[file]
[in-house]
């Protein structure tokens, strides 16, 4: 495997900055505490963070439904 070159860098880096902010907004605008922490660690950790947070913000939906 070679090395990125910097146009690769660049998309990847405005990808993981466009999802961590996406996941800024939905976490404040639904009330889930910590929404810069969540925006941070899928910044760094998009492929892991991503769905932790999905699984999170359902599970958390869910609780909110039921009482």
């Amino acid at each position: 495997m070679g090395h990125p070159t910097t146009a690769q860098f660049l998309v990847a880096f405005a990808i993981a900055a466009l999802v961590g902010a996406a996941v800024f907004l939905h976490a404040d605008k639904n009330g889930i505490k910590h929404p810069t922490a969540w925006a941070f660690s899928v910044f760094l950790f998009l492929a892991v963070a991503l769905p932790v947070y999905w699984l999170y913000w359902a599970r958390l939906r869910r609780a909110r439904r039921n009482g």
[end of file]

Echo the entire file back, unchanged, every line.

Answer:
[in-house]
């Protein structure tokens, strides 16, 4: 495997900055505490963070439904 070159860098880096902010907004605008922490660690950790947070913000939906 070679090395990125910097146009690769660049998309990847405005990808993981466009999802961590996406996941800024939905976490404040639904009330889930910590929404810069969540925006941070899928910044760094998009492929892991991503769905932790999905699984999170359902599970958390869910609780909110039921009482």
């Amino acid at each position: 495997m070679g090395h990125p070159t910097t146009a690769q860098f660049l998309v990847a880096f405005a990808i993981a900055a466009l999802v961590g902010a996406a996941v800024f907004l939905h976490a404040d605008k639904n009330g889930i505490k910590h929404p810069t922490a969540w925006a941070f660690s899928v910044f760094l950790f998009l492929a892991v963070a991503l769905p932790v947070y999905w699984l999170y913000w359902a599970r958390l939906r869910r609780a909110r439904r039921n009482g």